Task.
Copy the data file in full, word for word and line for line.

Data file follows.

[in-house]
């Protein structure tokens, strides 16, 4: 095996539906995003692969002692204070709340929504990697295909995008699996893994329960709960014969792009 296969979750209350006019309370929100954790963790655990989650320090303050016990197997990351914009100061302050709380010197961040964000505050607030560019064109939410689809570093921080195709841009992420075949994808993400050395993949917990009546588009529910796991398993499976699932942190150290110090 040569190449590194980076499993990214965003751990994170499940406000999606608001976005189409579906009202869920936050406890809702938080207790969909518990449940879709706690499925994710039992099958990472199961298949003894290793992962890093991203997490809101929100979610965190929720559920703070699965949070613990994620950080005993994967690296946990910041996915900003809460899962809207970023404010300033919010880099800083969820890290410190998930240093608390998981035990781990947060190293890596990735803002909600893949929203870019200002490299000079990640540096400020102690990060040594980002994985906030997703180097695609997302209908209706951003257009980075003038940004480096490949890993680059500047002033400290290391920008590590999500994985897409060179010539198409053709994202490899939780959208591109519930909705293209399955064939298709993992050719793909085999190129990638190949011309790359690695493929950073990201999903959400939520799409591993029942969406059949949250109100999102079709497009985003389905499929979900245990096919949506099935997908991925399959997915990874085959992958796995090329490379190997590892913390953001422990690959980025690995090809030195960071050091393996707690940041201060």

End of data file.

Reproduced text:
[in-house]
């Protein structure tokens, strides 16, 4: 095996539906995003692969002692204070709340929504990697295909995008699996893994329960709960014969792009 296969979750209350006019309370929100954790963790655990989650320090303050016990197997990351914009100061302050709380010197961040964000505050607030560019064109939410689809570093921080195709841009992420075949994808993400050395993949917990009546588009529910796991398993499976699932942190150290110090 040569190449590194980076499993990214965003751990994170499940406000999606608001976005189409579906009202869920936050406890809702938080207790969909518990449940879709706690499925994710039992099958990472199961298949003894290793992962890093991203997490809101929100979610965190929720559920703070699965949070613990994620950080005993994967690296946990910041996915900003809460899962809207970023404010300033919010880099800083969820890290410190998930240093608390998981035990781990947060190293890596990735803002909600893949929203870019200002490299000079990640540096400020102690990060040594980002994985906030997703180097695609997302209908209706951003257009980075003038940004480096490949890993680059500047002033400290290391920008590590999500994985897409060179010539198409053709994202490899939780959208591109519930909705293209399955064939298709993992050719793909085999190129990638190949011309790359690695493929950073990201999903959400939520799409591993029942969406059949949250109100999102079709497009985003389905499929979900245990096919949506099935997908991925399959997915990874085959992958796995090329490379190997590892913390953001422990690959980025690995090809030195960071050091393996707690940041201060």